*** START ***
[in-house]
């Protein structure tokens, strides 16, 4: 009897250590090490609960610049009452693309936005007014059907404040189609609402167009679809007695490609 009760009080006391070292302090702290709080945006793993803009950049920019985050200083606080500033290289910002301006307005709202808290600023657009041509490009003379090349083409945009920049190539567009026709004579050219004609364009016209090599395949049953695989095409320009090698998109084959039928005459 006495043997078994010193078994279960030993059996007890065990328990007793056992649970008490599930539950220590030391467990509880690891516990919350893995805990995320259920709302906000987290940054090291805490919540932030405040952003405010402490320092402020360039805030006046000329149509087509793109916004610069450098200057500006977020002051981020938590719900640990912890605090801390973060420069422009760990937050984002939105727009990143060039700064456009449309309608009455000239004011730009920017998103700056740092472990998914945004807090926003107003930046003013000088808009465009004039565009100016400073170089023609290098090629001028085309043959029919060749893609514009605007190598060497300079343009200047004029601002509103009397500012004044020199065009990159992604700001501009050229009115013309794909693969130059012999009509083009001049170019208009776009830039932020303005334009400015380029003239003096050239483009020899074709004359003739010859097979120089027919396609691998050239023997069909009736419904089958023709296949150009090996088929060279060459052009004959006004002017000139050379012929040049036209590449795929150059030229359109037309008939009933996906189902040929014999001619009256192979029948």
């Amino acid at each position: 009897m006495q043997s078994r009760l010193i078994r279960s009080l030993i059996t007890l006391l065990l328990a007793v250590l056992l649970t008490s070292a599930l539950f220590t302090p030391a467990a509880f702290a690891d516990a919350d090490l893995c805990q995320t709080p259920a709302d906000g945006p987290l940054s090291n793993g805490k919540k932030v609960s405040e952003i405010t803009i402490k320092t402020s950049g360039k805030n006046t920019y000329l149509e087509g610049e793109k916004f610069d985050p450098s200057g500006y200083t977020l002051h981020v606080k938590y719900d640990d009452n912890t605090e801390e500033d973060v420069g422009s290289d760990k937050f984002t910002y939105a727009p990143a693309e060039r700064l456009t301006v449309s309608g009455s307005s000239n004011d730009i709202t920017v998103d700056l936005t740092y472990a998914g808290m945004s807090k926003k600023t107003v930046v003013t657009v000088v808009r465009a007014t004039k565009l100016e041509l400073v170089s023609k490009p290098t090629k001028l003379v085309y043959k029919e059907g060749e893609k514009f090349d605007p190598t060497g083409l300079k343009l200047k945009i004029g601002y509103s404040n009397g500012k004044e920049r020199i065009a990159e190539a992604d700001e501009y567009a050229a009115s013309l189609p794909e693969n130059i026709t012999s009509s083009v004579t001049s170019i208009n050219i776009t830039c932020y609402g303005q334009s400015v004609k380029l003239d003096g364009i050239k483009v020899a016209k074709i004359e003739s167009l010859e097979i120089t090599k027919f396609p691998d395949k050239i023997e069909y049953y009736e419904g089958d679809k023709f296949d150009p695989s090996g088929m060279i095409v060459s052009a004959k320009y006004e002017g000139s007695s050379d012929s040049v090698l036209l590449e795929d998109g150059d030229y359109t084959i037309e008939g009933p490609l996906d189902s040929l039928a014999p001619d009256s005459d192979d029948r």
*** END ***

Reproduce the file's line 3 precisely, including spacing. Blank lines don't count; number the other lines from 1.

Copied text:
């Amino acid at each position: 009897m006495q043997s078994r009760l010193i078994r279960s009080l030993i059996t007890l006391l065990l328990a007793v250590l056992l649970t008490s070292a599930l539950f220590t302090p030391a467990a509880f702290a690891d516990a919350d090490l893995c805990q995320t709080p259920a709302d906000g945006p987290l940054s090291n793993g805490k919540k932030v609960s405040e952003i405010t803009i402490k320092t402020s950049g360039k805030n006046t920019y000329l149509e087509g610049e793109k916004f610069d985050p450098s200057g500006y200083t977020l002051h981020v606080k938590y719900d640990d009452n912890t605090e801390e500033d973060v420069g422009s290289d760990k937050f984002t910002y939105a727009p990143a693309e060039r700064l456009t301006v449309s309608g009455s307005s000239n004011d730009i709202t920017v998103d700056l936005t740092y472990a998914g808290m945004s807090k926003k600023t107003v930046v003013t657009v000088v808009r465009a007014t004039k565009l100016e041509l400073v170089s023609k490009p290098t090629k001028l003379v085309y043959k029919e059907g060749e893609k514009f090349d605007p190598t060497g083409l300079k343009l200047k945009i004029g601002y509103s404040n009397g500012k004044e920049r020199i065009a990159e190539a992604d700001e501009y567009a050229a009115s013309l189609p794909e693969n130059i026709t012999s009509s083009v004579t001049s170019i208009n050219i776009t830039c932020y609402g303005q334009s400015v004609k380029l003239d003096g364009i050239k483009v020899a016209k074709i004359e003739s167009l010859e097979i120089t090599k027919f396609p691998d395949k050239i023997e069909y049953y009736e419904g089958d679809k023709f296949d150009p695989s090996g088929m060279i095409v060459s052009a004959k320009y006004e002017g000139s007695s050379d012929s040049v090698l036209l590449e795929d998109g150059d030229y359109t084959i037309e008939g009933p490609l996906d189902s040929l039928a014999p001619d009256s005459d192979d029948r």